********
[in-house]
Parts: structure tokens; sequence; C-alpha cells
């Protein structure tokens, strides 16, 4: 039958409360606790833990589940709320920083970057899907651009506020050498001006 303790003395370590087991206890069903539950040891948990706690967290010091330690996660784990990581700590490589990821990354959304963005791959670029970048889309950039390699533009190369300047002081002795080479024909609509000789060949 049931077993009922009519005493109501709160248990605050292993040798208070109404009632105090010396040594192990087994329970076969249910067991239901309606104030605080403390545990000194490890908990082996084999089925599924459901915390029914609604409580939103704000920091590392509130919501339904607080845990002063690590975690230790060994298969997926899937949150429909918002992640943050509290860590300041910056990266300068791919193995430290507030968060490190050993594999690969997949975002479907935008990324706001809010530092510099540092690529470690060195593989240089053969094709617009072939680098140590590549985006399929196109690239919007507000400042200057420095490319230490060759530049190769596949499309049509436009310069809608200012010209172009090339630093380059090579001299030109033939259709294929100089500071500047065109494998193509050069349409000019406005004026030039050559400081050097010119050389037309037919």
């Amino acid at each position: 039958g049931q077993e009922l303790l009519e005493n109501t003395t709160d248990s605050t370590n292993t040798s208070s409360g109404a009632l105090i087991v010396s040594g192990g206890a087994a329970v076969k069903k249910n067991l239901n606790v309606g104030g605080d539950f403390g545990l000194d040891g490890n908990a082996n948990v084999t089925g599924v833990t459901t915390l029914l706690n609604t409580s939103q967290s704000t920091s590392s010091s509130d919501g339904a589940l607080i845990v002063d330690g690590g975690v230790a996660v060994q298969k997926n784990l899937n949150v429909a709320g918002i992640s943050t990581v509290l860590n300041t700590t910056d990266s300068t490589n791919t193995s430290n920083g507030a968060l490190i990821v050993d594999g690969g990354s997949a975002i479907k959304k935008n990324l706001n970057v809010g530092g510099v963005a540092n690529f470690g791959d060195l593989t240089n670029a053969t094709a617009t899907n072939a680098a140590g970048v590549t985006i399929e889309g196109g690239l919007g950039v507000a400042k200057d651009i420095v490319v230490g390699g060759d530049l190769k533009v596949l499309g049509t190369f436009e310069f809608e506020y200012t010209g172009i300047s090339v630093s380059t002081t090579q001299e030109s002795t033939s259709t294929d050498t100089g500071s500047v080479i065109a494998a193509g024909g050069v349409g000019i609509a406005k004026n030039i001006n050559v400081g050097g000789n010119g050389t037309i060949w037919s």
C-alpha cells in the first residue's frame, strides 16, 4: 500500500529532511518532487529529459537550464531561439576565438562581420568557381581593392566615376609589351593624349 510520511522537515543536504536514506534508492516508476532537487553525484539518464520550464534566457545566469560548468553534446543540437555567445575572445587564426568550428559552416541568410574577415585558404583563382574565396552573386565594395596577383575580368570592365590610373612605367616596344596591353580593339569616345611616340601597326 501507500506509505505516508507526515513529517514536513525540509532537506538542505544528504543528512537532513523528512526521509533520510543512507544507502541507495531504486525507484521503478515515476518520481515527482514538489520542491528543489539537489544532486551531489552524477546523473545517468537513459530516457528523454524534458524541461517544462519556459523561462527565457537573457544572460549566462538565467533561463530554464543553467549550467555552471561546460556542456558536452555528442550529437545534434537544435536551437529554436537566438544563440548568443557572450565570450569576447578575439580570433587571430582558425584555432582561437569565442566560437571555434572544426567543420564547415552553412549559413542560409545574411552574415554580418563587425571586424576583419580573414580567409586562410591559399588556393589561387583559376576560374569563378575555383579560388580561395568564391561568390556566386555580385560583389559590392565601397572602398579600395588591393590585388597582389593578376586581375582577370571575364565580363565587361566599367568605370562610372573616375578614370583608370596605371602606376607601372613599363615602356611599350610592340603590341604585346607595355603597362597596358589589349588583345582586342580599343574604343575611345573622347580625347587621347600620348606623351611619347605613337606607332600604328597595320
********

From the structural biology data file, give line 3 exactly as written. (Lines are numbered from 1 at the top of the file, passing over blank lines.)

């Protein structure tokens, strides 16, 4: 039958409360606790833990589940709320920083970057899907651009506020050498001006 303790003395370590087991206890069903539950040891948990706690967290010091330690996660784990990581700590490589990821990354959304963005791959670029970048889309950039390699533009190369300047002081002795080479024909609509000789060949 049931077993009922009519005493109501709160248990605050292993040798208070109404009632105090010396040594192990087994329970076969249910067991239901309606104030605080403390545990000194490890908990082996084999089925599924459901915390029914609604409580939103704000920091590392509130919501339904607080845990002063690590975690230790060994298969997926899937949150429909918002992640943050509290860590300041910056990266300068791919193995430290507030968060490190050993594999690969997949975002479907935008990324706001809010530092510099540092690529470690060195593989240089053969094709617009072939680098140590590549985006399929196109690239919007507000400042200057420095490319230490060759530049190769596949499309049509436009310069809608200012010209172009090339630093380059090579001299030109033939259709294929100089500071500047065109494998193509050069349409000019406005004026030039050559400081050097010119050389037309037919």